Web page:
The two first male censuses was conducted during the 1660s and 1701. Later statistical censuses were held in 1769, 1815, 1835, 1845, and 1855. Norway's first nominative, complete census was taken in 1801, when Norway still was ruled by the Oldenburg dynasty of Denmark-Norway; the scope of the census followed the de jure principle, so military persons should be included as well as foreigners if they were residents. The 1801, 1865, 1900 and 1910 censuses are transcribed and made searchable on the internet; the census records are made publicly available when 100 years have passed. Since 1900, a census has been conducted every ten years. (However, the 1940 census was postponed to 1946, and the census after 1990 came in 2001.) Since 2001 the population census has been combined with the housing statistics. The 2001 questionnaire only asked about households and who was living in them, while no questionnaires will be mailed out for the 2011 census, since the administrative data on households is sufficient.
The census in Poland is carried out by GUS approximately every 10 years; the 2002 census was conducted between 21 May and June 8. Poland's most recent census was held in 2011; the next census is scheduled for 2021.
The first systematic census in Portugal was carried out in January 1, 1864; the census in Portugal is carried out by Instituto Nacional de Estatística (INE) every 10 years. The last census was taken in March 21, 2011.
Parish priests in San Marino maintained 'libri d'anime' or 'books of souls' as a population register between 1634 and 1860; the first general population census was conducted in 1865. Further censuses were held in 1874, 1899, 1947, and 1976; the Ufficio Informatica, Tecnologia, Dati e Statistica conducted the sixth population census on 7 November 2010.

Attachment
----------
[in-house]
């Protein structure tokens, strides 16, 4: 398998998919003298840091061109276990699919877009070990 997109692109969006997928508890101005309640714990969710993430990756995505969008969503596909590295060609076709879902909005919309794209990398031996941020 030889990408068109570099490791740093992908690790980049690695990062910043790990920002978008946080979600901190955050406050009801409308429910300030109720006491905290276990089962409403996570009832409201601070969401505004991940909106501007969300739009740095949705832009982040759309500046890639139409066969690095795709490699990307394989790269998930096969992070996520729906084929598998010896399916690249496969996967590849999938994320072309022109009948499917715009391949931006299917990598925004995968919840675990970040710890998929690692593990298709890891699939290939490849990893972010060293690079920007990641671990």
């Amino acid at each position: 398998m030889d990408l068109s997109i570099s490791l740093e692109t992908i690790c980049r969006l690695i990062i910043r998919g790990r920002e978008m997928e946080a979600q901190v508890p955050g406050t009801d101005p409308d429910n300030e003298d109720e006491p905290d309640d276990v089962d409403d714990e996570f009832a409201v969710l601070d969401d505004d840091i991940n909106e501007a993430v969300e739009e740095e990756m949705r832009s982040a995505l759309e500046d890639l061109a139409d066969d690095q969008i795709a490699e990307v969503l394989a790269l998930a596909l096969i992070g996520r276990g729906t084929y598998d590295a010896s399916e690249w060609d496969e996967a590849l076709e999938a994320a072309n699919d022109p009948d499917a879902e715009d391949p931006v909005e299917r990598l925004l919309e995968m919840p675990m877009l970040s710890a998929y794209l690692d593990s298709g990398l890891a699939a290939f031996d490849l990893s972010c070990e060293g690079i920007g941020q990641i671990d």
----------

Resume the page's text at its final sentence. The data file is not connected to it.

The census ordinarily takes place every 10 years; the last census was in 2011, the previous one was in 2002 (although having been planned for 2001) and the next is planned for 2021. The censuses before were organized in 1991, 1981, 1971, 1961, 1953 and 1948, during Communist Yugoslavia. During the Kingdom of Yugoslavia, censuses were conducted in 1931 and 1921; the census in 1941 was never conducted due to the outbreak of WWII.
The autonomous Principality of Serbia, had conducted the first population census in 1834; the subsequent censuses were conducted in 1841, 1843, 1846, 1850, 1854, 1859, 1863 and 1866 and 1874. During the era of the independent Kingdom of Serbia, six censuses were conducted starting on 1884 and the last one being in 1910, and then the frequent wars had prevented organizing any census prior to the Yugoslav one in 1921.
For the portions of Serbia ruled by Austria-Hungary until 1918, there were a total of five Austro-Hungarian censuses—1910, 1900, 1890, 1880 and 1869, immediately after the Dual Monarchy's constitution.[when?]
The first census of modern Slovenia was carried in 1991, after independence had been declared; the Statistical Office of the Republic of Slovenia conducted the second census in 2002. Further censuses were carried out in 2011 and then every 10 years.